IEEE Educational Activities Recognizes Top Educators

Awards also honor members of IEEE Eta Kappa Nu

15 January 2014

Eight individuals, one society, and a pair of organizations were honored for their outstanding initiatives in education by the IEEE Educational Activities Board (EAB) at a November ceremony in New Brunswick, N.J. EAB vice president Michael Lightner was master of ceremonies. John Orr, president of IEEE’s student honor society, Eta Kappa Nu (IEEE-HKN), bestowed IEEE-HKN awards to five of its members.

Senior Member Gerald Peterson and the Center for Advanced Life Cycle Engineering (CALCE) each received the IEEE Educational Activities/Standards Association (EA/SA) Standards Education Award. Peterson was recognized “for visionary development of e-learning modules on technical standards enhancing the knowledge and skills of students, academics, and engineering practitioners.” He co-chaired a group that developed the first Web-based training program to assist universities in teaching engineering students the importance of standards in engineering. CALCE, in College Park, Md., earned its award “for continued leadership in developing and promoting standards education in the field of reliability engineering.”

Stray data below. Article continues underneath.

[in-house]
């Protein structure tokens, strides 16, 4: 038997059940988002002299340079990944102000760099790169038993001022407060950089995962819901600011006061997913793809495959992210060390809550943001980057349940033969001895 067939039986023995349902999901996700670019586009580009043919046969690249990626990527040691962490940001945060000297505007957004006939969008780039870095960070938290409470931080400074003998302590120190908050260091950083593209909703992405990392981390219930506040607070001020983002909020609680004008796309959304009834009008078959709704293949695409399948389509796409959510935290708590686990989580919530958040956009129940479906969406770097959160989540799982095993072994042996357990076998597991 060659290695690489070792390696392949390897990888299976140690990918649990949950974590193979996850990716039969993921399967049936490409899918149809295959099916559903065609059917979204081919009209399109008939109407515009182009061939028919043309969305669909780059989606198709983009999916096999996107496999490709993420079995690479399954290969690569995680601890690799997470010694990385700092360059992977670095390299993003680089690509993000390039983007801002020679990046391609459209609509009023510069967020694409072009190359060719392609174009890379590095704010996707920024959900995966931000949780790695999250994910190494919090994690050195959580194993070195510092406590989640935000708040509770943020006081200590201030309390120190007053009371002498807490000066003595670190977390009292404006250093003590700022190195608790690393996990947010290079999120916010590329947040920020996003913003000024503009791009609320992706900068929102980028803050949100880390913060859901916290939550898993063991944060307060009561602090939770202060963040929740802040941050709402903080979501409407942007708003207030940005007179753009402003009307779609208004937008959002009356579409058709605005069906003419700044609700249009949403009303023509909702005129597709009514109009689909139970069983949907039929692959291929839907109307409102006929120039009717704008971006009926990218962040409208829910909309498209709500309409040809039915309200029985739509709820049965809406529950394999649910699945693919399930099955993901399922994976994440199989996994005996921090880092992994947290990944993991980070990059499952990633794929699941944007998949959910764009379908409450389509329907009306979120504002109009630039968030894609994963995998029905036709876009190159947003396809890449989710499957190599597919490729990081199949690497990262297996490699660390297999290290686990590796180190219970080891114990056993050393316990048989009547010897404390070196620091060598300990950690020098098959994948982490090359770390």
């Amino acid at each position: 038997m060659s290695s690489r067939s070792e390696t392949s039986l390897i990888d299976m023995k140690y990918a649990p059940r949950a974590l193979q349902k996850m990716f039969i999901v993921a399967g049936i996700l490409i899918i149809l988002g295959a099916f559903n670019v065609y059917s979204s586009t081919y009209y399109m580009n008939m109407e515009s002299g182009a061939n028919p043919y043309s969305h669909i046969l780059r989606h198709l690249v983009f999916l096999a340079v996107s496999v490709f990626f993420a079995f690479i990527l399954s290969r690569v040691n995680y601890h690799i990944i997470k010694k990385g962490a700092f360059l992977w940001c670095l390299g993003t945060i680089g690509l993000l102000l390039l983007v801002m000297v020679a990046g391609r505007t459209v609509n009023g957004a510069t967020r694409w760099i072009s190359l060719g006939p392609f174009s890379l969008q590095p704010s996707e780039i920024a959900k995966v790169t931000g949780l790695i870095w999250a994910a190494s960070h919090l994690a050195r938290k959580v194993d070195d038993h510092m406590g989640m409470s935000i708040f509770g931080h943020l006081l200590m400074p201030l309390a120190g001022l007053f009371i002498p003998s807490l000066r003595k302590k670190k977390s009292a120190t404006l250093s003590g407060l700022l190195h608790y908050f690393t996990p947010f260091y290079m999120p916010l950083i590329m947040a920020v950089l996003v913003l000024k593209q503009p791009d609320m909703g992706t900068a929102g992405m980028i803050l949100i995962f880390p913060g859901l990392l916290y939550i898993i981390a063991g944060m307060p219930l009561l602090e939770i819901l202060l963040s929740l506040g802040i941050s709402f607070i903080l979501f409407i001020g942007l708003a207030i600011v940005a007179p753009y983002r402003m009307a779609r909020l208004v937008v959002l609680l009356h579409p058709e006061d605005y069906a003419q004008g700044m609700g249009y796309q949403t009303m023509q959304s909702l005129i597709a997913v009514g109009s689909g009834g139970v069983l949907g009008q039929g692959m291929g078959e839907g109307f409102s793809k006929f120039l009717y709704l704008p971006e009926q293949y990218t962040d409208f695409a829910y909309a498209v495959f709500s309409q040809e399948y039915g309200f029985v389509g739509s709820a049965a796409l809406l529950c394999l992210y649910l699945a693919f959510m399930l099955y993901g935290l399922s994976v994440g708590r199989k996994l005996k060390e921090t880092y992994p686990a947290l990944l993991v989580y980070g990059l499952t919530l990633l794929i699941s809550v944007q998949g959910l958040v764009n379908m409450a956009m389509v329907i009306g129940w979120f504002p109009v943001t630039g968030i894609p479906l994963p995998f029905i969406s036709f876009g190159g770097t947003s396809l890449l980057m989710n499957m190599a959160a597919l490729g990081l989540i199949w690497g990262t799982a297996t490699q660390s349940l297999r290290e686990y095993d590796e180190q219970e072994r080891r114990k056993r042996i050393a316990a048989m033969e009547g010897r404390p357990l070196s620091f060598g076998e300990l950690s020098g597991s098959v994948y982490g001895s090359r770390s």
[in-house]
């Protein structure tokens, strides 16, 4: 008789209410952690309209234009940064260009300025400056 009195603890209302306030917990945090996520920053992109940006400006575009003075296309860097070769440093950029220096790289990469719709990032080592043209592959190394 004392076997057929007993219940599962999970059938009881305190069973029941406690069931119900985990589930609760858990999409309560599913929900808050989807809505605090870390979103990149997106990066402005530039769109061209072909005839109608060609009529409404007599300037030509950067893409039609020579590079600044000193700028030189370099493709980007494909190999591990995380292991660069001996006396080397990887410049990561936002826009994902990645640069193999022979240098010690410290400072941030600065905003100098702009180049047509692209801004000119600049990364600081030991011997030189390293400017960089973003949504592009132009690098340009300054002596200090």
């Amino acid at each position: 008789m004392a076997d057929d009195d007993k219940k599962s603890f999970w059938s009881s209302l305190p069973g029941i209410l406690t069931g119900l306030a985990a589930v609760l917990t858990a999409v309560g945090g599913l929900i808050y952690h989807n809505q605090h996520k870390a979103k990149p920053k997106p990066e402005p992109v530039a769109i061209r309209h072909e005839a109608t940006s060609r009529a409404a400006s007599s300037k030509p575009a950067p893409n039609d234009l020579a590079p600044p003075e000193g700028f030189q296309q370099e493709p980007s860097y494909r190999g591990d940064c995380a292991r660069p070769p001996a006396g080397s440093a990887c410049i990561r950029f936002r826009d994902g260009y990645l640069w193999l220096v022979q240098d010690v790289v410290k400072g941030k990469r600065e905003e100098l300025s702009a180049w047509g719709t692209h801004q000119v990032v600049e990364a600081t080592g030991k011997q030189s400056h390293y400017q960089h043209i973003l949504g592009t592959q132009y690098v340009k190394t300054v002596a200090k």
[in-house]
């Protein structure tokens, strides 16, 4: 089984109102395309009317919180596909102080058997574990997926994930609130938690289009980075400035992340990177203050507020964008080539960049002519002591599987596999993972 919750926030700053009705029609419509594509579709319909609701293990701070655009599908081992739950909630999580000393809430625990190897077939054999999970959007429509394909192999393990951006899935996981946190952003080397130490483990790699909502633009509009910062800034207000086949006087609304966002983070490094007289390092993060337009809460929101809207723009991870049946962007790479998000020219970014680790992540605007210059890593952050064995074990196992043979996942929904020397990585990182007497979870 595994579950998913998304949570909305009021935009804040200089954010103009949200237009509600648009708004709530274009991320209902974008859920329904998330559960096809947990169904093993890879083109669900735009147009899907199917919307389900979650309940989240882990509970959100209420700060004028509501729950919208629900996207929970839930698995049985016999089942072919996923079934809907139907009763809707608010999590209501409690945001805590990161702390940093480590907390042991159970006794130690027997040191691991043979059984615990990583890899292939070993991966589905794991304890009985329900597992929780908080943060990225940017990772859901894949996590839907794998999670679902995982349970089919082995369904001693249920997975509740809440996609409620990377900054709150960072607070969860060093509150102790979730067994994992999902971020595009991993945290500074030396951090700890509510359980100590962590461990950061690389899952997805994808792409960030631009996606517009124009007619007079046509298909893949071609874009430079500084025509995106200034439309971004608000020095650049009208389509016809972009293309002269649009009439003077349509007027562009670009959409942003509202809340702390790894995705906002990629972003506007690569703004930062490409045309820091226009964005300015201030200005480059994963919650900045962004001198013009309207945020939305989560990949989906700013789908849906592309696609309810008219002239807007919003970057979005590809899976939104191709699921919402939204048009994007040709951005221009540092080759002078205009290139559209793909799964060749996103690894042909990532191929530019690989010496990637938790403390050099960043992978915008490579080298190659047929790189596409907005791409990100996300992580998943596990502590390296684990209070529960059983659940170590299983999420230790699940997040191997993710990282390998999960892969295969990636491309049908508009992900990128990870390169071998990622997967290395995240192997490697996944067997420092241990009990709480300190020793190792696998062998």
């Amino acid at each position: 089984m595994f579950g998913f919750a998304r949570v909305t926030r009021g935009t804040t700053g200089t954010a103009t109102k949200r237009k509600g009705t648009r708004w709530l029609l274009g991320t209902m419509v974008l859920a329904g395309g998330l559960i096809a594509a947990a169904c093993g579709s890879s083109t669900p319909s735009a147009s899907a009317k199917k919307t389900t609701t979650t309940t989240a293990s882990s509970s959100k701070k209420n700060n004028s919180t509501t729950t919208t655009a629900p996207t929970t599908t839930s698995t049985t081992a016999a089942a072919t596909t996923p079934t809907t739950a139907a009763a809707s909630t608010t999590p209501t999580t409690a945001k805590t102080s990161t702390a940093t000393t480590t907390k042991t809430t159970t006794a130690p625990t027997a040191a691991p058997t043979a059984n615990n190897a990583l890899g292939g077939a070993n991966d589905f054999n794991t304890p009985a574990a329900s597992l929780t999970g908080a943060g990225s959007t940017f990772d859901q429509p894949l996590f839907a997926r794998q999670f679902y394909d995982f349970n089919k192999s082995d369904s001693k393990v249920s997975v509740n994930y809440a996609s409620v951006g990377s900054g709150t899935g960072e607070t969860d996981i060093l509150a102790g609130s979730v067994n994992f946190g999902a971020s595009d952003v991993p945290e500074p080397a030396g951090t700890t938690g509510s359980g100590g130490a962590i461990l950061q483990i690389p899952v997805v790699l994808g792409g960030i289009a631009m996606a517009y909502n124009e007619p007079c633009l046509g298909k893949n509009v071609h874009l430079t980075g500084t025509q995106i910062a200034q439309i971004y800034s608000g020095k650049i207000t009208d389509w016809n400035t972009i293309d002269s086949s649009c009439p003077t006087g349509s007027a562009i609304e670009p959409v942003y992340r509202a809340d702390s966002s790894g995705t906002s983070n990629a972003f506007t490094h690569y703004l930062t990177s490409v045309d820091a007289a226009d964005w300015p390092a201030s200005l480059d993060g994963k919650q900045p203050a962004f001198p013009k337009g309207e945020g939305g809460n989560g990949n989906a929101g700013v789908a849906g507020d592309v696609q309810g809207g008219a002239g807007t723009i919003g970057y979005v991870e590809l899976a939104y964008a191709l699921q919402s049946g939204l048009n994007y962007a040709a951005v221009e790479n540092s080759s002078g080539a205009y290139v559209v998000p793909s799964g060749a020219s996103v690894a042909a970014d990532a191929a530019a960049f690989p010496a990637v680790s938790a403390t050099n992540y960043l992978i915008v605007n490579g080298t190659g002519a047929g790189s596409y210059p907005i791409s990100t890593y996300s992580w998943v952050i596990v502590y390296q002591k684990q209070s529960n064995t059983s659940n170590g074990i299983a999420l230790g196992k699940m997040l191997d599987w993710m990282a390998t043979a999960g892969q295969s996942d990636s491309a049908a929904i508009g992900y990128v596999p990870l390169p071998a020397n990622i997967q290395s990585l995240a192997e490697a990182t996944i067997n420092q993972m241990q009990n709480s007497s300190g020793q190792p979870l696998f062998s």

Two IEEE EAB Pre-University Educator Awards were given out. Israel Malinowitzer was recognized “for creating and promoting the development of high school career academies that prepare students for today’s technology-focused industries.” He is the coordinator and supervisor of the Career Academy programs for the East Islip School District, in Long Island, N.Y. These programs introduce high school students to business leaders, medical professionals, and engineers in hopes of giving them a taste of the global job market. In accepting the award, Malinowitzer noted that members of the IEEE Long Island Section involved with the academy are also helping expand the program elsewhere in New York State. “I believe [the program] will encourage more students to consider careers in engineering and to continue their post-secondary education,” he said.

Jerina Chunga was cited “for decades of passionate teaching experience and positive impact made on the lives of young children, inspiring them with creative thinking and instilling in them a strong sense of self-belief.” Founder of the technology department at Millennium College, in Limpopo, South Africa, Chunga also designed and helped build the school’s IT lab for more than 100 students. She also introduced the Inter-Active E-Beam Learning System, which can turn any flat surface into an interactive whiteboard for classroom purposes.